From 1938 to around the late 1940s or early 1950s, superheroes such as Superman, Wonder Woman, Batman, The Flash and Captain America were introduced to the public. Superheroes each have their own unique history behind them. Wonder Woman is especially interesting because she is arguably the most iconic female superhero.
In 1938, Superman was introduced to the public by DC comics. His popularity brought other well known characters into creation. Comic book heroes took a patriotic turn due to WWII. Superheroes like Captain America were made to fight evil, specifically the Axis powers. Comic books were so popular that by 1941, fifteen million were sold a month. William Marston wanted to make a new superhero that would fight with love instead of violence. He created Wonder Woman, and she arrived in late 1941. Part of the inspiration for Wonder Woman came from Marston’s wife, Elizabeth. She was ahead of her time in terms of what was socially acceptable for women. For instance, few women earned educational degrees, Elizabeth earned three. The other influence to create Wonder Woman was from Marston believing that women were on the way to equality with men. He wanted to influence the public into accepting a new independent woman. Marston does this by updating an ancient Greek myth and giving us an iconic superhero.
The first issue of Wonder Woman shows us that she is an Amazon. The Greek myth of the Amazons was used to uphold the patriarchal society of the Greeks. The Amazons were a matriarchal society that lived on the margins of the Greek world. They were very tall, powerful and courageous. Females exclusively ran the government and went to war, while males took care of the home. The Amazons showed the opposite of Greek society and the undesirable consequences of women in charge. Females are foreign, dangerous and cause civilization to fall. The Amazon myth helped solidify a woman’s place inside the home, because if she was given the opportunity, she would be destructive. This is Wonder Woman’s unfortunate heritage. Marston updates this myth and makes it progressive.
Wonder Woman possesses male traits. She is strong, courageous, and confident, but she saves civilization instead of destroying it. She is created in a time period where women are forced to take on some male roles because of WWII. Women have to work in factories and even wear pants. Wonder Woman helps in this transition for women. Her personality and actions show us she is just as capable as a man. Yet she is beautiful, kind and still feminine. Her costume even pushes the boundaries for the time period. Dresses were still common, but to Wonder Woman a skirt or dress would not do for all the wrongs she would have to right. She first wears a practical yet stylish pair of culottes that look like a skirt, but are really shorts. For the 1940s, her culottes were shorter than most women would wear their skirts or dresses. These culottes quickly turn into loose shorts that resemble the shorts of women’s playsuits in the 1940s. Within a few months of her introduction, Wonder Woman’s shorts deviate from the norm by becoming form fitted and this lasts for at least ten years.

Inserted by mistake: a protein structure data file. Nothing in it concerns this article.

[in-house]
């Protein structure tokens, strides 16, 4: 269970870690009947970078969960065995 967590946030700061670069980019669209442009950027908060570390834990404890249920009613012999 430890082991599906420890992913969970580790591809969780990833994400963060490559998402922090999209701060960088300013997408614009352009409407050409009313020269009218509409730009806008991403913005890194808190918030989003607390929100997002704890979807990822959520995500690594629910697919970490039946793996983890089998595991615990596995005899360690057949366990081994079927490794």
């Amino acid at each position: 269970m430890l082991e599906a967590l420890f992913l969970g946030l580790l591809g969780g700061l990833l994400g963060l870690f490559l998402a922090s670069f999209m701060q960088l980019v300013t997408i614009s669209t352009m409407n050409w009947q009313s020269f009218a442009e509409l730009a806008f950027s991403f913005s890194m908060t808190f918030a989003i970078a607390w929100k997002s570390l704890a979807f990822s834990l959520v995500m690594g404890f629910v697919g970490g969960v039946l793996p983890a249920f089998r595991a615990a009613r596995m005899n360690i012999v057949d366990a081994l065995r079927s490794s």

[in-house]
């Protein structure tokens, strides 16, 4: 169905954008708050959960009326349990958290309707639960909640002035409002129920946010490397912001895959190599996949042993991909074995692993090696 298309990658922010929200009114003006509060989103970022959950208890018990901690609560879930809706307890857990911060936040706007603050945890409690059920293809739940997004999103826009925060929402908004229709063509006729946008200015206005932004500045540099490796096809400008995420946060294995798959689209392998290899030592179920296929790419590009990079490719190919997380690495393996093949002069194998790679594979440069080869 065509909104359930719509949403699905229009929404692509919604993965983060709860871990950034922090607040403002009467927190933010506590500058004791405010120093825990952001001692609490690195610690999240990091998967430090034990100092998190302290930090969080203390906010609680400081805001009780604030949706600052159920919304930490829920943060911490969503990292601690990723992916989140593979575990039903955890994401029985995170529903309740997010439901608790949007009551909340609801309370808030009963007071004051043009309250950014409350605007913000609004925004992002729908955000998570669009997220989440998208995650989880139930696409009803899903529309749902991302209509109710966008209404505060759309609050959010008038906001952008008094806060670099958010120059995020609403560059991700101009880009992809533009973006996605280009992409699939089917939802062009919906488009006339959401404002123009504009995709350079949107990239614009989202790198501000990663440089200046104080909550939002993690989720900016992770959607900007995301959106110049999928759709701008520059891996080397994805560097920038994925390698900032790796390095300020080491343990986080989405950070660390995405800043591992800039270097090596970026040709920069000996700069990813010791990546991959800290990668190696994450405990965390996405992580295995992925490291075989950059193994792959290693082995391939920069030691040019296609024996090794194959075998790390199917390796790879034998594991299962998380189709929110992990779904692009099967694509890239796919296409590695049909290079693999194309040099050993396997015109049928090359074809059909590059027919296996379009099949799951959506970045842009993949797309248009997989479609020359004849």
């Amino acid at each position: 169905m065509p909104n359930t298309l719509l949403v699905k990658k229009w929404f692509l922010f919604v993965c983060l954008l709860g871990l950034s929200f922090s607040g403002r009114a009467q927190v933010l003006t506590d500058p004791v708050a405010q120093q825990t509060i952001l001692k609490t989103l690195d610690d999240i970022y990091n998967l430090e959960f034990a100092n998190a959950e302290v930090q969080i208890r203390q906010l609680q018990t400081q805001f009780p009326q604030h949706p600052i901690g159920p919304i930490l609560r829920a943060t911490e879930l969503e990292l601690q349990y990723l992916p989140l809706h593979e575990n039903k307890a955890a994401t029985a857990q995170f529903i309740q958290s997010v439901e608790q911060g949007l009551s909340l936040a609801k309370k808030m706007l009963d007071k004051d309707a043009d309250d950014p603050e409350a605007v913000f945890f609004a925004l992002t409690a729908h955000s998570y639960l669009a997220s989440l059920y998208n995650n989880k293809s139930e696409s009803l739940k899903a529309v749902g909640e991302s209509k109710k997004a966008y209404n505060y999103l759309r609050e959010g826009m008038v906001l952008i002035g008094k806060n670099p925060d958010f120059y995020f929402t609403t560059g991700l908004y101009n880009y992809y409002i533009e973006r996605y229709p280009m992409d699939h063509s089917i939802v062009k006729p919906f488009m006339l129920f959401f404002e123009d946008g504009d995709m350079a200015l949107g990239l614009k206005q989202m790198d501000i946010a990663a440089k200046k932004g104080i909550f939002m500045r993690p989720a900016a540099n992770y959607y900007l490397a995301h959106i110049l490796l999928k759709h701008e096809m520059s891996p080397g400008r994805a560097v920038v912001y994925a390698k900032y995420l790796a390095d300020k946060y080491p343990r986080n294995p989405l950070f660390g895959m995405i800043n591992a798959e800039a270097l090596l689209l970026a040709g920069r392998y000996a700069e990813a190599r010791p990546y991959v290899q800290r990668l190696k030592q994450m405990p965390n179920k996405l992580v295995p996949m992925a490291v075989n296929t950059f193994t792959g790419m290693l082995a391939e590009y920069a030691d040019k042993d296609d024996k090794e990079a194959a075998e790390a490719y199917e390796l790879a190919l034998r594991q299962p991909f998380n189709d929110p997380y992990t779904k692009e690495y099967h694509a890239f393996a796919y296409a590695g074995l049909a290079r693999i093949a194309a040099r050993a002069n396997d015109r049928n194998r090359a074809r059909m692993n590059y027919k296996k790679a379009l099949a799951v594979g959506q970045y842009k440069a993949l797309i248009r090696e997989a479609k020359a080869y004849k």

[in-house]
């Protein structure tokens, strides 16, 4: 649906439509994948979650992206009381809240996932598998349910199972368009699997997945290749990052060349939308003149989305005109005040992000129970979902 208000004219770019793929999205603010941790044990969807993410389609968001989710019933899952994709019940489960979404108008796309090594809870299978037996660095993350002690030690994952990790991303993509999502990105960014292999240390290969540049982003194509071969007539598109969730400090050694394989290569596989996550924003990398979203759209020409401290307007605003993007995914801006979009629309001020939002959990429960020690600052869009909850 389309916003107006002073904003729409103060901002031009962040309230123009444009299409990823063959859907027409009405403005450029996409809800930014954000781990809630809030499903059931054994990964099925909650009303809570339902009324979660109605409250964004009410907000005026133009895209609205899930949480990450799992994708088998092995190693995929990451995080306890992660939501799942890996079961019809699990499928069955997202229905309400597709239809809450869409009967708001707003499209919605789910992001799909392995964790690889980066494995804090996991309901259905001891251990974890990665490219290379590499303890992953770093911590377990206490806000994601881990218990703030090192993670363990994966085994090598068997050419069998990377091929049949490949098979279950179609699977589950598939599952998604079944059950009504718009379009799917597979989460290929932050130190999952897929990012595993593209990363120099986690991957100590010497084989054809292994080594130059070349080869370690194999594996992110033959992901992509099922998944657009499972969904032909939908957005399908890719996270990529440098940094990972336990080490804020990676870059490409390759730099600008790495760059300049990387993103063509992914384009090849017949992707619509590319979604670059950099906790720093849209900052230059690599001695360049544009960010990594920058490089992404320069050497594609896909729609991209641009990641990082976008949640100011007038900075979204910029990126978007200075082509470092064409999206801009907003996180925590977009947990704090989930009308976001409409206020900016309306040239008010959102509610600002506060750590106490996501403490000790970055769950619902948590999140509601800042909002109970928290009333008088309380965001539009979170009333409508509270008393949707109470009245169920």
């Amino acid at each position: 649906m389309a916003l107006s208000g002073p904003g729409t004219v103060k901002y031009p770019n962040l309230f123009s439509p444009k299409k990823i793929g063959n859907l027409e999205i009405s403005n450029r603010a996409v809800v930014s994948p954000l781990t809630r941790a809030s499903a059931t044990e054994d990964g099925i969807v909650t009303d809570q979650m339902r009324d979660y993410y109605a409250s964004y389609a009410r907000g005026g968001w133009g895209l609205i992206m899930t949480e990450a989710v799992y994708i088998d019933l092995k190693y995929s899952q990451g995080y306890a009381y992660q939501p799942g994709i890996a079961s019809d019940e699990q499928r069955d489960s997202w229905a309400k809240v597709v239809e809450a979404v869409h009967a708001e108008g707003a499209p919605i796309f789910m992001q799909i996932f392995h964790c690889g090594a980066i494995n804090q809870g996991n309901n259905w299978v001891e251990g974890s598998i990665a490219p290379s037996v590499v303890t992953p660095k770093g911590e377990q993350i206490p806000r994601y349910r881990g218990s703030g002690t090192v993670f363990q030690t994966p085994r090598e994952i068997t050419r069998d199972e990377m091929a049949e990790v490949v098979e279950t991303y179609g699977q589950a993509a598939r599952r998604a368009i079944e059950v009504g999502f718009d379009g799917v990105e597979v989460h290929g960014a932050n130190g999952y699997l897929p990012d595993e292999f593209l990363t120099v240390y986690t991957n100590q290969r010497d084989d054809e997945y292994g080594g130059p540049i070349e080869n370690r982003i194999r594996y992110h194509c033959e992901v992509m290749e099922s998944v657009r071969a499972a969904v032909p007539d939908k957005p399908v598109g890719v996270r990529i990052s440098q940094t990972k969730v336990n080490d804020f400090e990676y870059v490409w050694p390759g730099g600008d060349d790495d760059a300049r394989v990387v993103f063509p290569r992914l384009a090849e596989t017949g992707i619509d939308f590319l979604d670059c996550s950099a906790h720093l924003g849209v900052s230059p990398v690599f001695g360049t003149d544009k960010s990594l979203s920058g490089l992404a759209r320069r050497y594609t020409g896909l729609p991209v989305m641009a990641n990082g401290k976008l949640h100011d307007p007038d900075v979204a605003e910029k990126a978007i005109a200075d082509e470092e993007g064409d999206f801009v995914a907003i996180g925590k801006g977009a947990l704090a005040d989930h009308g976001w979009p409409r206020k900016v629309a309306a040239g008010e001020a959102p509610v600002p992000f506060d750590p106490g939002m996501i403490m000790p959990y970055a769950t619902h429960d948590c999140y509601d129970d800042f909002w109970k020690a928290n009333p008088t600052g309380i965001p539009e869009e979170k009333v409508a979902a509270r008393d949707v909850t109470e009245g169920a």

The top of Wonder Woman’s outfit was very revealing for the 1940s since it had no straps. Her outfit seems to almost be a swimsuit. When Wonder Woman is in disguise as Diana Prince, an Army nurse, she wears the usual nurse uniform of an A-line shirtdress that falls modestly below the knees. Wonder Woman pushes the limits with her outfit, while Diana Prince uses the accepted fashion of the era. The two outfits are quite opposite and help distinguish her two identities. She stretches the boundaries of acceptable fashion for women in the 1940s, but she fits into being a normal female.
Wonder Woman has good intentions for women’s equality, even though she is technically rooted from an oppressive society. She makes it ok for women to take over traditional male roles and traits. Wonder Woman shows us that women will benefit society by becoming strong and brave. She is enhanced, not an abomination. From Wonder Woman, we will eventually get other popular strong female characters, warrior princess types, such as Princess Leia, She-Ra, Princess Fiona, and Xena.
– Guest post by Tricia Sessions. Thanks Tricia!
Debbie Sessions has been teaching fashion history and helping people dress for vintage themed events since 2009. She has turned a hobby into VintageDancer.com with hundreds of well researched articles and hand picked links to vintage inspired clothing online. She aims to make dressing accurately (or not) an affordable option for all. Oh, and she dances too.